Frederic Bastiat had a brief, extremely productive career as an economist. He began writing in earnest in 1844 and died of tuberculosis in 1850 at the age of 49. 1850 was also the year that his most famous essay, “What Is Seen and What Is Not Seen,” was published. Laissez Faire Books’ current volume combines this essay with the two books that make up his other classic, Economic Sophisms.
The key to Bastiat’s reputation and his enduring readability is his clarity of style and mastery of the astute literary example.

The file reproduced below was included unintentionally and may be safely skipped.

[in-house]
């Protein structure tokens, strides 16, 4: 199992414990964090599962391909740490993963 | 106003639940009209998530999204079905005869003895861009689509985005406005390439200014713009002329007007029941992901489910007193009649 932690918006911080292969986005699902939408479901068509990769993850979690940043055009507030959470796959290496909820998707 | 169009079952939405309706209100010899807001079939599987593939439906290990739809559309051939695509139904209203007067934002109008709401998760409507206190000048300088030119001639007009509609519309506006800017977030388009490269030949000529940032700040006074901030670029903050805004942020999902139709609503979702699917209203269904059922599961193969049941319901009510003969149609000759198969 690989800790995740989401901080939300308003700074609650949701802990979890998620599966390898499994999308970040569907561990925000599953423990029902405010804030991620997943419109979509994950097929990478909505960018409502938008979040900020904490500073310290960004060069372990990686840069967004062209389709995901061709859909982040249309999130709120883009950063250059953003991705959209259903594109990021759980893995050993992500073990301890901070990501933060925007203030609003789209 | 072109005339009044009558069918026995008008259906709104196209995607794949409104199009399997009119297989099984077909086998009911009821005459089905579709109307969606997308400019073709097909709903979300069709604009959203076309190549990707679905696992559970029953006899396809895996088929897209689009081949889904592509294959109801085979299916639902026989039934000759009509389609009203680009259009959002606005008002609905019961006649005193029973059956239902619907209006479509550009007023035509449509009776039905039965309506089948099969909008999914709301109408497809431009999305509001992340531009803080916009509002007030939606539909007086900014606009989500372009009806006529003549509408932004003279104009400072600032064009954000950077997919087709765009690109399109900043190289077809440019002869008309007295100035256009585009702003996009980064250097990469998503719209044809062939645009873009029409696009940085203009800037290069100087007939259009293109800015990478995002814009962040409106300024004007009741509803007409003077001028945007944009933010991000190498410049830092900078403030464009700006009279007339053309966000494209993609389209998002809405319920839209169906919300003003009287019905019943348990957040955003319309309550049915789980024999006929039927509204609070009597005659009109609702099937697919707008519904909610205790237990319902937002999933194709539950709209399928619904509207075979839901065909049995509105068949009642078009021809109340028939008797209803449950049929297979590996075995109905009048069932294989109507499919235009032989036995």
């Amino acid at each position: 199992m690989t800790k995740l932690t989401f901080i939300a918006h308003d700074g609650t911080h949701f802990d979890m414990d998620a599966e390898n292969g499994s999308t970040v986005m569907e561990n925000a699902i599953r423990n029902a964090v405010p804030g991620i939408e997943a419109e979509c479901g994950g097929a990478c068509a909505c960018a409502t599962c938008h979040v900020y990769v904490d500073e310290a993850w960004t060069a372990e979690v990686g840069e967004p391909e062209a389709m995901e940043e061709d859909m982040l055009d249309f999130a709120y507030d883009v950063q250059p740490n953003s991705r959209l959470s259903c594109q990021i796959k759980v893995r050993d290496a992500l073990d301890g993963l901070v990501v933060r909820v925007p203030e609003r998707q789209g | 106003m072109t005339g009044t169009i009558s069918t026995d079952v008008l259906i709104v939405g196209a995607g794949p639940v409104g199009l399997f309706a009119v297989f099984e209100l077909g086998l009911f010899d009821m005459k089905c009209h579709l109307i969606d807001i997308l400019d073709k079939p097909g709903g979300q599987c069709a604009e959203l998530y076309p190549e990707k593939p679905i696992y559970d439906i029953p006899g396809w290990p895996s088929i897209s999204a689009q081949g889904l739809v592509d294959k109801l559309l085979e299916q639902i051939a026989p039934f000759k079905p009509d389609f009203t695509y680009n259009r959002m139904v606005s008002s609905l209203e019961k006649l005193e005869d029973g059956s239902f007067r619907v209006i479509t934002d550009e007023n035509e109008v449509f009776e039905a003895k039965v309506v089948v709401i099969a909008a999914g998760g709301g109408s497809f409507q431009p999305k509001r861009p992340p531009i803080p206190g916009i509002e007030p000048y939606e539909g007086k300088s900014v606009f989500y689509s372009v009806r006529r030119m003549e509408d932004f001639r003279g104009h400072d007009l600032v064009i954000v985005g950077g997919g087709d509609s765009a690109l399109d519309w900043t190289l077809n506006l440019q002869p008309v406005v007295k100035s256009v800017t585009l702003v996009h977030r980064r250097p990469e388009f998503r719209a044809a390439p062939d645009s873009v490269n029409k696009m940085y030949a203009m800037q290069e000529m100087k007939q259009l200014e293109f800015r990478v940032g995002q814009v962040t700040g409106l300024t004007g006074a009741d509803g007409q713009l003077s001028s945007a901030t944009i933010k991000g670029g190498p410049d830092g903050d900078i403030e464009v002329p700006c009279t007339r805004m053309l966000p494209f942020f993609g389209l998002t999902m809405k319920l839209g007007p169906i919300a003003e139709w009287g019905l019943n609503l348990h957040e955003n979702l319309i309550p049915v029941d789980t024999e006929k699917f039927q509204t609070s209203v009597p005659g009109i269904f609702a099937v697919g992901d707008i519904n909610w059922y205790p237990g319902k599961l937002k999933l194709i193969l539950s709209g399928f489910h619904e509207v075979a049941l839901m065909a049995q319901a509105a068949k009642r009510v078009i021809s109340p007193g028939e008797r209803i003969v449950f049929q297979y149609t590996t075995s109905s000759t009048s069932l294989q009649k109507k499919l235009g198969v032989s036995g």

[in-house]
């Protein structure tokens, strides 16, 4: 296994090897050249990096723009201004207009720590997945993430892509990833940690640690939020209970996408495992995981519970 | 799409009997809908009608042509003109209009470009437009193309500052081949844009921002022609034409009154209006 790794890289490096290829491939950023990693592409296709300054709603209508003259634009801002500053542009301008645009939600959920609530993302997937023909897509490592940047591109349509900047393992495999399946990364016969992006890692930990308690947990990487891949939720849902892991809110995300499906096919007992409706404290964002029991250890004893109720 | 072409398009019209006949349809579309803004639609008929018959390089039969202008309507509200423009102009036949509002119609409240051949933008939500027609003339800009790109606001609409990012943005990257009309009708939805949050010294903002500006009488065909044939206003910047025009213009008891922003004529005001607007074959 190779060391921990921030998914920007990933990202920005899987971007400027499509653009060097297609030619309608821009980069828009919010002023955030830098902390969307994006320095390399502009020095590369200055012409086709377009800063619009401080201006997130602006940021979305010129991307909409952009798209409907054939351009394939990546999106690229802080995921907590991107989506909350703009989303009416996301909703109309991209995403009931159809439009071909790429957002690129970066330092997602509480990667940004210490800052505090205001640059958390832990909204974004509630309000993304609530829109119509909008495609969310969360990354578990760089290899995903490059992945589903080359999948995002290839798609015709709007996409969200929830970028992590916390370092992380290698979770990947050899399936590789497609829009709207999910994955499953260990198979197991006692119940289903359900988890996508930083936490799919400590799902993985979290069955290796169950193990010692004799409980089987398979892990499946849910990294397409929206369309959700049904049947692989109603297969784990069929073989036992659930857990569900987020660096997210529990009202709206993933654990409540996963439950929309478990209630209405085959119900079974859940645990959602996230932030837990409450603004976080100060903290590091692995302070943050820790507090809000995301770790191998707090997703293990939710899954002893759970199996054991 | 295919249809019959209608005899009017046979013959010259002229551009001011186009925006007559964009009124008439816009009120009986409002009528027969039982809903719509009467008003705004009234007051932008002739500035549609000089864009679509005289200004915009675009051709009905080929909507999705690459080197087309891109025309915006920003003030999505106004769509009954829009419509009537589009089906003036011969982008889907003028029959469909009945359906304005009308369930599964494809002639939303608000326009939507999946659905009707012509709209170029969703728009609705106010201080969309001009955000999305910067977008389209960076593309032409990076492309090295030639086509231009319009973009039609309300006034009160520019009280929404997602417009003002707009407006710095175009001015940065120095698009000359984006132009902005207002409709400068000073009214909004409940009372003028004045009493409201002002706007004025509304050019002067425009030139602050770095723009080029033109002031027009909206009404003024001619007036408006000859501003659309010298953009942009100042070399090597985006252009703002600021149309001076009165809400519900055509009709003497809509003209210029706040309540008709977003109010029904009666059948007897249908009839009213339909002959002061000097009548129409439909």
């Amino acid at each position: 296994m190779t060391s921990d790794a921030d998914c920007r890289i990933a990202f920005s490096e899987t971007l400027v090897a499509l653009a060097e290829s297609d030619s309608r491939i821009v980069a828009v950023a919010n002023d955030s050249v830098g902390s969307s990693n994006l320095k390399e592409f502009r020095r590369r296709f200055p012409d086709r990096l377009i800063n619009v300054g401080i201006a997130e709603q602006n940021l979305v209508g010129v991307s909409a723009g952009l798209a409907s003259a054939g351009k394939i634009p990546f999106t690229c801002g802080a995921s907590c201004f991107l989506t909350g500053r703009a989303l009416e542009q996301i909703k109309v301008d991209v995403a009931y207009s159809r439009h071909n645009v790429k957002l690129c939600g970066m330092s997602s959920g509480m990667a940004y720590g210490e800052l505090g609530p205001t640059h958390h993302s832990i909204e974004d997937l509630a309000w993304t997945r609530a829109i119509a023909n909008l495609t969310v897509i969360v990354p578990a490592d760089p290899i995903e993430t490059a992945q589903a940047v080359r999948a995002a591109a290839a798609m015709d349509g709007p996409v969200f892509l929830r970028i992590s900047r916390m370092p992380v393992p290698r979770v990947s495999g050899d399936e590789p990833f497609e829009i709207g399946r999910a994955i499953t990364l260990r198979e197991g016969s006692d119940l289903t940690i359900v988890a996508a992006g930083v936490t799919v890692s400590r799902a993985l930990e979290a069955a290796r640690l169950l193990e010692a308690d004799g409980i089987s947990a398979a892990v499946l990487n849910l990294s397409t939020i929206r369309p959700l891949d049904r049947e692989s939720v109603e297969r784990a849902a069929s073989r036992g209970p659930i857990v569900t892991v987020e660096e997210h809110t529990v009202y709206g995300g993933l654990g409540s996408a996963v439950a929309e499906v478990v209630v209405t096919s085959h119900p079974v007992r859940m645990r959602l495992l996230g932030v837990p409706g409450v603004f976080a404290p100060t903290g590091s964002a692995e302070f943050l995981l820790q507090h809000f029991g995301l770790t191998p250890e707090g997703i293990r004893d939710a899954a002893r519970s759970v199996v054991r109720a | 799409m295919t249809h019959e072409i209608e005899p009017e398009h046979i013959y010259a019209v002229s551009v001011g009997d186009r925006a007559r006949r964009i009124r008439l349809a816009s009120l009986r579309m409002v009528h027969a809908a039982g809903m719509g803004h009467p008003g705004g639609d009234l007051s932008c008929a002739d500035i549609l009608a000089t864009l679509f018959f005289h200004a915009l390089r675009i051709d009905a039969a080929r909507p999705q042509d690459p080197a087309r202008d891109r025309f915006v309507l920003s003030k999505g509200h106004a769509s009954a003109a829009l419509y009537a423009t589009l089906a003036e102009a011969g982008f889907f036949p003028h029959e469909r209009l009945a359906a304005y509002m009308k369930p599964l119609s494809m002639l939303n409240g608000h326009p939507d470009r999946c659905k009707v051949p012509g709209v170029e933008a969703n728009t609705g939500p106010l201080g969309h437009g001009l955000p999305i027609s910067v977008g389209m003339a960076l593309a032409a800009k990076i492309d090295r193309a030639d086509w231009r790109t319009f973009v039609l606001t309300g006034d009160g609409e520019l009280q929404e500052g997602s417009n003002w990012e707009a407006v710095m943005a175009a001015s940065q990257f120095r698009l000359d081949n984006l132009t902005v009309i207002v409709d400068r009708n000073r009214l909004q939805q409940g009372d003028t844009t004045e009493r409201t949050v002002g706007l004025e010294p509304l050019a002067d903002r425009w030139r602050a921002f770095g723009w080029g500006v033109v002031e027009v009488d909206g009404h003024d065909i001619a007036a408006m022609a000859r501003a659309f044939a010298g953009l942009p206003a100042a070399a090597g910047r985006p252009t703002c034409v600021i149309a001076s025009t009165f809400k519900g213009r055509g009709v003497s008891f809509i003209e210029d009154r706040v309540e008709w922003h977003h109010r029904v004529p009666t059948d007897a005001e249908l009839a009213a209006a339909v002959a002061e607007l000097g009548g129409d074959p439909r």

In “What Is Seen and What Is Not Seen,” Bastiat immediately focuses on the thing to be explained in economics. That could be “an act, a habit, an institution, a law.” Then he directly demonstrates its indirect consequences.
The job of the economist, Bastiat insists, is to consider all the effects, not merely the first. Anyone can see the obvious. The good economist takes notice of the unseen.
|Author: Frederic Bastiat|